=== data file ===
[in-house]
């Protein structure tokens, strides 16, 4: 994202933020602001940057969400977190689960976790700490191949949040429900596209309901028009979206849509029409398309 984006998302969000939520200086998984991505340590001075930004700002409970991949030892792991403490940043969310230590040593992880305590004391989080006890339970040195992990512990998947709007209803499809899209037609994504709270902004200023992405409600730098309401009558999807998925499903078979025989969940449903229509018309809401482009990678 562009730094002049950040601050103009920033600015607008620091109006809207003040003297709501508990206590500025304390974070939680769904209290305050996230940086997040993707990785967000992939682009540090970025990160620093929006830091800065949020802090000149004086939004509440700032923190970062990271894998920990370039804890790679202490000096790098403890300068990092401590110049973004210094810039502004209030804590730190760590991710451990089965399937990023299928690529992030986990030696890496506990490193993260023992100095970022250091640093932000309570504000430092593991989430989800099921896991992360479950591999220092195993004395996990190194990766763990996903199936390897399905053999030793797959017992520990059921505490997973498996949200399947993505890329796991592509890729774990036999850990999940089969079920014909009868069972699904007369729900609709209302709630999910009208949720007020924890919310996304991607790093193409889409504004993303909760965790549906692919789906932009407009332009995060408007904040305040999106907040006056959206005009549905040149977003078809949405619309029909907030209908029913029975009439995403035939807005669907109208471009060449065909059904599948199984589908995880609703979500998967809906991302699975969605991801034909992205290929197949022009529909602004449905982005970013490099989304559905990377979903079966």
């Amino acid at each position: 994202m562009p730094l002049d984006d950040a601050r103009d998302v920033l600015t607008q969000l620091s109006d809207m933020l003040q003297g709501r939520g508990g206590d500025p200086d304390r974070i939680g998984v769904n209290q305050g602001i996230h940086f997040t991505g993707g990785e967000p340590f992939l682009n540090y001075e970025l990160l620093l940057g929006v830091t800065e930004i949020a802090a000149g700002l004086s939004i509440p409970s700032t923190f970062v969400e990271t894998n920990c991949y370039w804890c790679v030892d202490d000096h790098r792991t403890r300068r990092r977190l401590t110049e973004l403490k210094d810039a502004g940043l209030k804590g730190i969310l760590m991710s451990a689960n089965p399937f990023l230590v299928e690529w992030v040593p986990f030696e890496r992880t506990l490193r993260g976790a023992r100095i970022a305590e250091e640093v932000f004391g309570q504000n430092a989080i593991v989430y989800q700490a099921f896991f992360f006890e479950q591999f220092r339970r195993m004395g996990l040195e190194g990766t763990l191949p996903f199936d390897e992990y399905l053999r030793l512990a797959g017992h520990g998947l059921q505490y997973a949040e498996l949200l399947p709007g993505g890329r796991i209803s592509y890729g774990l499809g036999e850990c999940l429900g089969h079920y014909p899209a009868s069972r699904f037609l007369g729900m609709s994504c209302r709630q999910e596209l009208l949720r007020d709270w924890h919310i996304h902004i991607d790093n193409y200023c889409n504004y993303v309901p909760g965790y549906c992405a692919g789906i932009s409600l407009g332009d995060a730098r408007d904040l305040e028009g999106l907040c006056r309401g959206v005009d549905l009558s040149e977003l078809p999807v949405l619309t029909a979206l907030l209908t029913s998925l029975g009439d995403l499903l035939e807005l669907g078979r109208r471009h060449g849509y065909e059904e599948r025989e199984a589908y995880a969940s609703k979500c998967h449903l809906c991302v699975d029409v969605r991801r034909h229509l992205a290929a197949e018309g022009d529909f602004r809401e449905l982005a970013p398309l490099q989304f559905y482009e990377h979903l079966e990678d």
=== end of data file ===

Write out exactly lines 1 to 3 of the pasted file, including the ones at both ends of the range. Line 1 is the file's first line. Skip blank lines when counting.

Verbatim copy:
[in-house]
């Protein structure tokens, strides 16, 4: 994202933020602001940057969400977190689960976790700490191949949040429900596209309901028009979206849509029409398309 984006998302969000939520200086998984991505340590001075930004700002409970991949030892792991403490940043969310230590040593992880305590004391989080006890339970040195992990512990998947709007209803499809899209037609994504709270902004200023992405409600730098309401009558999807998925499903078979025989969940449903229509018309809401482009990678 562009730094002049950040601050103009920033600015607008620091109006809207003040003297709501508990206590500025304390974070939680769904209290305050996230940086997040993707990785967000992939682009540090970025990160620093929006830091800065949020802090000149004086939004509440700032923190970062990271894998920990370039804890790679202490000096790098403890300068990092401590110049973004210094810039502004209030804590730190760590991710451990089965399937990023299928690529992030986990030696890496506990490193993260023992100095970022250091640093932000309570504000430092593991989430989800099921896991992360479950591999220092195993004395996990190194990766763990996903199936390897399905053999030793797959017992520990059921505490997973498996949200399947993505890329796991592509890729774990036999850990999940089969079920014909009868069972699904007369729900609709209302709630999910009208949720007020924890919310996304991607790093193409889409504004993303909760965790549906692919789906932009407009332009995060408007904040305040999106907040006056959206005009549905040149977003078809949405619309029909907030209908029913029975009439995403035939807005669907109208471009060449065909059904599948199984589908995880609703979500998967809906991302699975969605991801034909992205290929197949022009529909602004449905982005970013490099989304559905990377979903079966």
């Amino acid at each position: 994202m562009p730094l002049d984006d950040a601050r103009d998302v920033l600015t607008q969000l620091s109006d809207m933020l003040q003297g709501r939520g508990g206590d500025p200086d304390r974070i939680g998984v769904n209290q305050g602001i996230h940086f997040t991505g993707g990785e967000p340590f992939l682009n540090y001075e970025l990160l620093l940057g929006v830091t800065e930004i949020a802090a000149g700002l004086s939004i509440p409970s700032t923190f970062v969400e990271t894998n920990c991949y370039w804890c790679v030892d202490d000096h790098r792991t403890r300068r990092r977190l401590t110049e973004l403490k210094d810039a502004g940043l209030k804590g730190i969310l760590m991710s451990a689960n089965p399937f990023l230590v299928e690529w992030v040593p986990f030696e890496r992880t506990l490193r993260g976790a023992r100095i970022a305590e250091e640093v932000f004391g309570q504000n430092a989080i593991v989430y989800q700490a099921f896991f992360f006890e479950q591999f220092r339970r195993m004395g996990l040195e190194g990766t763990l191949p996903f199936d390897e992990y399905l053999r030793l512990a797959g017992h520990g998947l059921q505490y997973a949040e498996l949200l399947p709007g993505g890329r796991i209803s592509y890729g774990l499809g036999e850990c999940l429900g089969h079920y014909p899209a009868s069972r699904f037609l007369g729900m609709s994504c209302r709630q999910e596209l009208l949720r007020d709270w924890h919310i996304h902004i991607d790093n193409y200023c889409n504004y993303v309901p909760g965790y549906c992405a692919g789906i932009s409600l407009g332009d995060a730098r408007d904040l305040e028009g999106l907040c006056r309401g959206v005009d549905l009558s040149e977003l078809p999807v949405l619309t029909a979206l907030l209908t029913s998925l029975g009439d995403l499903l035939e807005l669907g078979r109208r471009h060449g849509y065909e059904e599948r025989e199984a589908y995880a969940s609703k979500c998967h449903l809906c991302v699975d029409v969605r991801r034909h229509l992205a290929a197949e018309g022009d529909f602004r809401e449905l982005a970013p398309l490099q989304f559905y482009e990377h979903l079966e990678d």